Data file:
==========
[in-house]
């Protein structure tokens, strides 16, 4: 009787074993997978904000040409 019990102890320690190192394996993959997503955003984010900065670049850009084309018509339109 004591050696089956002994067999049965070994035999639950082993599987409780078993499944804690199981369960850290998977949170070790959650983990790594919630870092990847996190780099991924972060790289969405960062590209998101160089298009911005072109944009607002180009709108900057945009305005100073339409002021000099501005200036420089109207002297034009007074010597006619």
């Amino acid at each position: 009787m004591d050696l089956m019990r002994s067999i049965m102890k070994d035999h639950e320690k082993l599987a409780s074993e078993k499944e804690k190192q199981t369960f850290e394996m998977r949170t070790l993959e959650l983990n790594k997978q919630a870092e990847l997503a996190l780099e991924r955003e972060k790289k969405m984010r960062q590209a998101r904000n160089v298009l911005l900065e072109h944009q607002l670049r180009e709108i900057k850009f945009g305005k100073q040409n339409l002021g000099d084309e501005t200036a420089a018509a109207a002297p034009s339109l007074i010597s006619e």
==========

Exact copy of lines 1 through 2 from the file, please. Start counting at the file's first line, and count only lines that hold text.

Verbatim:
[in-house]
């Protein structure tokens, strides 16, 4: 009787074993997978904000040409 019990102890320690190192394996993959997503955003984010900065670049850009084309018509339109 004591050696089956002994067999049965070994035999639950082993599987409780078993499944804690199981369960850290998977949170070790959650983990790594919630870092990847996190780099991924972060790289969405960062590209998101160089298009911005072109944009607002180009709108900057945009305005100073339409002021000099501005200036420089109207002297034009007074010597006619």